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Instructor Gets Aboriginal Award

By Celia Nicholls

A NAIT instructor has been recognized for her work with Aboriginal students. Rhonda Dever received the 2018 Senator Thelma Chalifoux Award for her advocacy for, and support of Aboriginal students in the JR Shaw School of Business.

The Sen. Thelma Chalifoux Award is presented annually in recognition of individuals, groups or companies that have shown exceptional commitment to helping Aboriginal students succeed in their NAIT studies. The award was established in 2000 and named for the first Métis woman appointed to the Canadian Senate — an important member of the NAIT community as a Métis elder on campus until her death in 2017.

“My hope is that my students will explore both who they are as people [and] who they are as leaders, and then go on to share their passion [in ways that will allow them] to really make the change that they want to see happen,” said Dever.

The instructor was nominated by Morgan Reynolds, a Bachelor of Business Administration, Management student in one of Dever’s leadership classes. Reynolds said Dever had encouraged her to explore and connect with her own culture in ways she had never done previously.

In addition to her work with students like Reynolds, Dever also arranged for inspirational guests like Francyne Joe, President of the Native Women’s Association of Canada, to speak to her class and extended an open invitation to the rest of NAIT to attend.

“I think it’s really important for our Aboriginal students to be able to feel like they can incorporate both their cultural and family values into their learning process,” said Dever.

Moreover, in terms of creating the right environment for Aboriginal, and indeed all student success going forward, there is a broader takeaway for NAIT faculty and the institution as a whole.

“[NAIT should] really look at “Indigenizing” our curriculum and how we can incorporate Indigenous learning into our curriculum overall,” said Dever.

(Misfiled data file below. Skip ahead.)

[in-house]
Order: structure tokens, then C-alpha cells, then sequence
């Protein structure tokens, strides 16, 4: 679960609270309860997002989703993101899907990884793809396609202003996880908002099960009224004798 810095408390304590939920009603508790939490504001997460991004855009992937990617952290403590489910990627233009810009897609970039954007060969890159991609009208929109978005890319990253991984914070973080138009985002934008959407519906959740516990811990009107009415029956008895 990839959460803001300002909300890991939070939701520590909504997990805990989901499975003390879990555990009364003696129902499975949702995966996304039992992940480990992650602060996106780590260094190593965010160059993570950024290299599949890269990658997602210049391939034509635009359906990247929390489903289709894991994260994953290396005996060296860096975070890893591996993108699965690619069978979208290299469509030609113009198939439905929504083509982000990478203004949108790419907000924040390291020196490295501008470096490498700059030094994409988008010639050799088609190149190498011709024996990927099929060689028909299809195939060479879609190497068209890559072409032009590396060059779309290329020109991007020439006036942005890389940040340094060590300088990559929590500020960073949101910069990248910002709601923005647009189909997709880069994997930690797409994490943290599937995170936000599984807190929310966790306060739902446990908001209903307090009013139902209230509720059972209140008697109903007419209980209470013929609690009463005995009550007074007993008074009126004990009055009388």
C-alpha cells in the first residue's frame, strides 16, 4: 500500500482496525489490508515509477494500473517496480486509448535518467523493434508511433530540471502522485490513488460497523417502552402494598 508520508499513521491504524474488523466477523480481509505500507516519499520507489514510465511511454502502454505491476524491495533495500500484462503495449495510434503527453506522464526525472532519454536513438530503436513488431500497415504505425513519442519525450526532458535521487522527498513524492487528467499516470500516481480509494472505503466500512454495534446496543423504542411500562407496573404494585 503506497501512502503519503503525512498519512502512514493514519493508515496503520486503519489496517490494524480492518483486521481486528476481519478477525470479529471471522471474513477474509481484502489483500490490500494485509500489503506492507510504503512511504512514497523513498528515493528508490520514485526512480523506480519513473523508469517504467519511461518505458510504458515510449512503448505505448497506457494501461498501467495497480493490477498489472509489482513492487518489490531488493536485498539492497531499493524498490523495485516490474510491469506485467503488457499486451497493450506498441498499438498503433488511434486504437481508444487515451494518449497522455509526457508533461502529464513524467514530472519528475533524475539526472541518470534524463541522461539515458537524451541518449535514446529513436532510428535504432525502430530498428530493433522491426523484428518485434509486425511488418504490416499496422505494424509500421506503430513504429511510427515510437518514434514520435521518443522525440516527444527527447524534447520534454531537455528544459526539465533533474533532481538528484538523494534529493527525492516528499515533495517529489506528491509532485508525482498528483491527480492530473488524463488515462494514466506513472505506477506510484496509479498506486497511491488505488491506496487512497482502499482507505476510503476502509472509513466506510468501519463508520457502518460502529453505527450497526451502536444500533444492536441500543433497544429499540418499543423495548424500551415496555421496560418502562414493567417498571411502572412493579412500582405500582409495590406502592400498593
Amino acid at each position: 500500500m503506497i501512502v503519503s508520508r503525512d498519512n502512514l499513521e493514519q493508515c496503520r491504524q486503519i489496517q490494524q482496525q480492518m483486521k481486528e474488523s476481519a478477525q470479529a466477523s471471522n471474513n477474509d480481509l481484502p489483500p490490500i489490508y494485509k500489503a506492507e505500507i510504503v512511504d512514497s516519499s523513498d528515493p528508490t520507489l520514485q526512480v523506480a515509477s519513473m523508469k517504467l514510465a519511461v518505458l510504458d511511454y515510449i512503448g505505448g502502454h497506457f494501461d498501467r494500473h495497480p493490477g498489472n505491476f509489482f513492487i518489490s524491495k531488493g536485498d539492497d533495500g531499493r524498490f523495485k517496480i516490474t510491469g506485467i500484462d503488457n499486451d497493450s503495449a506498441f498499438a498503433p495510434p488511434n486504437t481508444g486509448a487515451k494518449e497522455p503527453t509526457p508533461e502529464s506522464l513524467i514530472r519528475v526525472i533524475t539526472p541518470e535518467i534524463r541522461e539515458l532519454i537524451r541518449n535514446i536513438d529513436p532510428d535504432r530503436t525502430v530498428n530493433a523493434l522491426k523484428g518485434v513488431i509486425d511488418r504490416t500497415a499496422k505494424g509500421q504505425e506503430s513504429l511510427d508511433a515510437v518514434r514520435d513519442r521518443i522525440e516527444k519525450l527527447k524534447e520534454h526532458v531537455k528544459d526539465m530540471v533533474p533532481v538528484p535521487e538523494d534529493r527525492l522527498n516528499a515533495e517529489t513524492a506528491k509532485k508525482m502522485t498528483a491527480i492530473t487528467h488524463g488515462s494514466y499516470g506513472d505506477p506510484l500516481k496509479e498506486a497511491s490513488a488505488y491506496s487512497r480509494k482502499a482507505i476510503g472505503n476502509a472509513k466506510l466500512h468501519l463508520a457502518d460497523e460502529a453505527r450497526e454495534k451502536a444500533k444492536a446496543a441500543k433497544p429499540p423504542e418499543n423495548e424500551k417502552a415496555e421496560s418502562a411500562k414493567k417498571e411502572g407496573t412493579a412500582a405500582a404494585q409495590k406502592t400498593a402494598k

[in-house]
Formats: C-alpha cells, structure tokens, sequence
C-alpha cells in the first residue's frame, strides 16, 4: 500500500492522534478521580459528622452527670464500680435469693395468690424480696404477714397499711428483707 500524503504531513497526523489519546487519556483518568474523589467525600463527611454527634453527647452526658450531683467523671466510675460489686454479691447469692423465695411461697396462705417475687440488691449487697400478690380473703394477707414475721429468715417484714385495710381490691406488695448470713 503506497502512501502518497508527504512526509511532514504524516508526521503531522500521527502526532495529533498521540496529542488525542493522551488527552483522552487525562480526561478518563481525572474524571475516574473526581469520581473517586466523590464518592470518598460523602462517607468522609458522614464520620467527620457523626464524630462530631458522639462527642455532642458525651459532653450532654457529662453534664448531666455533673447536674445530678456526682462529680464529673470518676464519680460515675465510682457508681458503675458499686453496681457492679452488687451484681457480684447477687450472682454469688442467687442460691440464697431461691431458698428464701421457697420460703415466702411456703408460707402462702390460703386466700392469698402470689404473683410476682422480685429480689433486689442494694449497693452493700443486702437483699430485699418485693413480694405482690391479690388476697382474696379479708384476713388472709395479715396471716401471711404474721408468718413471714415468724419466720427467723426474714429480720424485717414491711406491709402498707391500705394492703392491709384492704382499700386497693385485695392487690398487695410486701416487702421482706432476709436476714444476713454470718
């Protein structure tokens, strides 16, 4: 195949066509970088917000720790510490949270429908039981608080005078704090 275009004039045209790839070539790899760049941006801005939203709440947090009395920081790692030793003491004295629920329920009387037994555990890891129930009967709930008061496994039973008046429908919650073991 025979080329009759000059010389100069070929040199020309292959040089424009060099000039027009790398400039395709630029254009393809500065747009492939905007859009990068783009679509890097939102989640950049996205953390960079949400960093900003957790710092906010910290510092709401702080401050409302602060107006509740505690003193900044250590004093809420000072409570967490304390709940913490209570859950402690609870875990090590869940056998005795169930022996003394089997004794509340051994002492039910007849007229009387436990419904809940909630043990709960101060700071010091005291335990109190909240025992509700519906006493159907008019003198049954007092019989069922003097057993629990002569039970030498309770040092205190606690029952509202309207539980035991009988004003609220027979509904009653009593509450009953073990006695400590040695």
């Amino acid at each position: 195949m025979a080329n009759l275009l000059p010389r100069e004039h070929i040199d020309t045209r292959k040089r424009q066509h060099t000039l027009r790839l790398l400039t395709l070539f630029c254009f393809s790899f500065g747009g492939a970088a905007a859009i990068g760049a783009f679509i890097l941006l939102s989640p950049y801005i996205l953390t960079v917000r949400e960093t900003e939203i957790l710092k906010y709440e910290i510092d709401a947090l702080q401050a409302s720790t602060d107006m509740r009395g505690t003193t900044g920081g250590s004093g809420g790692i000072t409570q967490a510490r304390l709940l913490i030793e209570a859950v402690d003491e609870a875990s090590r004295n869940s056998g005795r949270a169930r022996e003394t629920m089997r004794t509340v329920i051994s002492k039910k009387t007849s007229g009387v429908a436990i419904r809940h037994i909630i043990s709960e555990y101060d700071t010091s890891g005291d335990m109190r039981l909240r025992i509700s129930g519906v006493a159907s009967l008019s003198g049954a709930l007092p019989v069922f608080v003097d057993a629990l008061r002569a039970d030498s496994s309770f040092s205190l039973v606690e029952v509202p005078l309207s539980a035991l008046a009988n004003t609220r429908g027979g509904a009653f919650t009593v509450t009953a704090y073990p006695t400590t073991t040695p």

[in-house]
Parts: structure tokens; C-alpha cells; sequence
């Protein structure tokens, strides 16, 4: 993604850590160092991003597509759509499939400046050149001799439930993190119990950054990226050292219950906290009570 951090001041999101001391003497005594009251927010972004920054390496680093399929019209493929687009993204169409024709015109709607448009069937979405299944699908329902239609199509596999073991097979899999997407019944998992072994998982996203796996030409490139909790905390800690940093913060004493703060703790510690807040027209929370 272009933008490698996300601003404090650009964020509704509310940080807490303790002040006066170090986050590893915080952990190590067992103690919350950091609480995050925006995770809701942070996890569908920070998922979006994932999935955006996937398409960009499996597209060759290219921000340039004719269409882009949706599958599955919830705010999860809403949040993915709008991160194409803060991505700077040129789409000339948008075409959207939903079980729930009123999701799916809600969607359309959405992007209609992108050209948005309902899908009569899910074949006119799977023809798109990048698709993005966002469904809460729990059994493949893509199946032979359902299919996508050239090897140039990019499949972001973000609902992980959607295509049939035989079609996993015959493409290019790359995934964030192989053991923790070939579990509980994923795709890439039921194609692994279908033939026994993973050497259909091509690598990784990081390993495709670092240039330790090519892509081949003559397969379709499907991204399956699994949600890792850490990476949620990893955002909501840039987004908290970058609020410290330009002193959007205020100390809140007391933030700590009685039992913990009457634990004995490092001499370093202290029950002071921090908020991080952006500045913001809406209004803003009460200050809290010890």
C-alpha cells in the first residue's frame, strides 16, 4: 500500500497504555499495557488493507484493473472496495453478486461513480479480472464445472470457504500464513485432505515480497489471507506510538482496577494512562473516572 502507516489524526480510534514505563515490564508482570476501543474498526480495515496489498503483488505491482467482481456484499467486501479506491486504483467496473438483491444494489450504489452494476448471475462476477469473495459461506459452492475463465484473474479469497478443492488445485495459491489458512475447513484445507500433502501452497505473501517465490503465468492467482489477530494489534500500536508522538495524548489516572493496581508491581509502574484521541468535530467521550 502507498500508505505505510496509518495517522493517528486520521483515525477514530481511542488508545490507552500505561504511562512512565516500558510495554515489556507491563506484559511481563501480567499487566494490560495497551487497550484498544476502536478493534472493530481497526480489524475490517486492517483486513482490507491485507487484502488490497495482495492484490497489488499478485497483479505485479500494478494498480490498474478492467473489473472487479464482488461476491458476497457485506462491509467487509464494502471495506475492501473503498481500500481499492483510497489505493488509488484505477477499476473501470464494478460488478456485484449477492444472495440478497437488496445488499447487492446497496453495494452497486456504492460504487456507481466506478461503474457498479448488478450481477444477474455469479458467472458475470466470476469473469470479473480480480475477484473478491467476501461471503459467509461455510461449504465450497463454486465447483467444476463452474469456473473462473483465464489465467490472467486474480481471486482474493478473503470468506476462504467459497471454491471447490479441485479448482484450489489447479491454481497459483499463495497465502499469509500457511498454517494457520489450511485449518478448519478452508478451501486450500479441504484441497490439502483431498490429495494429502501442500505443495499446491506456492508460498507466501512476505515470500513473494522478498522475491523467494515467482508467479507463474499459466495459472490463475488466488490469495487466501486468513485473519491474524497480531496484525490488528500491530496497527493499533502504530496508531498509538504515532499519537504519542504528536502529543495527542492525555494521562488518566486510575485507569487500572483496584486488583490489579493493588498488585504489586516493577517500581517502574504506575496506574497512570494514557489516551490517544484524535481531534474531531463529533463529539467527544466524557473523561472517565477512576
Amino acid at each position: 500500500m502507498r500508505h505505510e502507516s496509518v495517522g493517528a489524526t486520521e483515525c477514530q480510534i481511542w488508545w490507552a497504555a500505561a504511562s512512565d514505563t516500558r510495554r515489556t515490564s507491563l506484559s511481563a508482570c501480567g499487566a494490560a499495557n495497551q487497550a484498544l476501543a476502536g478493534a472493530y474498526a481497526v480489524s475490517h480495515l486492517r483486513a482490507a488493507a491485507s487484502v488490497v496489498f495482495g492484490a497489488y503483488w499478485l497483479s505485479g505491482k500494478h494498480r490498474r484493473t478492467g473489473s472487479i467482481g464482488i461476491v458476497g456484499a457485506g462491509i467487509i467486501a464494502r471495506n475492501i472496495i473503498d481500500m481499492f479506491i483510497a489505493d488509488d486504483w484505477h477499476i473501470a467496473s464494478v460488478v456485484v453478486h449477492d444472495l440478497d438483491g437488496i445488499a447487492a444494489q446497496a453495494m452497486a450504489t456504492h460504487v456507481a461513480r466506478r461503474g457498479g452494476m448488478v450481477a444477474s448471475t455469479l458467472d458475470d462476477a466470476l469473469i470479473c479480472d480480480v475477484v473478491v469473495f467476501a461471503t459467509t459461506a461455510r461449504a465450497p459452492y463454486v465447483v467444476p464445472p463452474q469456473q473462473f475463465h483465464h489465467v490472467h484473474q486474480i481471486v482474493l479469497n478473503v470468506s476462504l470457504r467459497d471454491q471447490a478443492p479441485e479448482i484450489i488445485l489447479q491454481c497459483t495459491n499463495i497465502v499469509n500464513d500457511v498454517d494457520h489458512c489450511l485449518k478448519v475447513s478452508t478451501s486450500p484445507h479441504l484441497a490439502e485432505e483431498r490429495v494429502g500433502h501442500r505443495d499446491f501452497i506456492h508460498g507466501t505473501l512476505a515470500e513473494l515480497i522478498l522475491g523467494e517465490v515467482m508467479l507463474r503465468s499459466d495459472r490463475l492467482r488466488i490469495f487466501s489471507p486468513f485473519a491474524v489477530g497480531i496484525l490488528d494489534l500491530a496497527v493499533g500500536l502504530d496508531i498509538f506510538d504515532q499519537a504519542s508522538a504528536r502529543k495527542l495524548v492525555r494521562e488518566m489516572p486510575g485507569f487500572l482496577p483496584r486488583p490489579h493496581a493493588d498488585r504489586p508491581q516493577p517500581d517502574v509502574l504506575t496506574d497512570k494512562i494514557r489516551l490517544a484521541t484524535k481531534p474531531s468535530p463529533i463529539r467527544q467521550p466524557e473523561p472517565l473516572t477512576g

Dever hopes that, with a renewed connection to their cultural identity, students can continue the process by giving back to the community.

“From an Aboriginal perspective, I would love to see a lot of our students go back and work within their home communities, and encourage others to pursue postsecondary education and be able to use the skills that we set them up with here at NAIT to go on and help their communities prosper,” said Dever.

Dever believes this idea has benefits, not just for Aboriginal students, but for everyone, leading to increased tolerance and a new understanding of the ways in which Aboriginal history in Canada continues to have a significant ongoing impact on individuals, families and communities.

“I want our Aboriginal students to share the struggles they and their families have encountered. It opens the dialogue for our other students to gain a better understanding of how the past has continued to impact so many generations,” said Dever. “…Their classmates [can also] get a glimpse into a world that most of them would never know.”

In the end, Dever thinks understanding is the most important part of a meaningful education.

“We work in such a diverse school. We have international students, we have Aboriginal students, then we have our local students. We have to be highly-aware that people come from different places with different experiences, backgrounds, and learning styles…. We can foster those differences and let that add value to the classroom experience for all of the students,” said Dever.

While NAIT boasts an extraordinary 94% satisfaction-rate amongst recent program graduates polled about their educational experience, sometimes a teacher can go above-and-beyond to give students the kind of experiences that they will carry with them outside the classroom.

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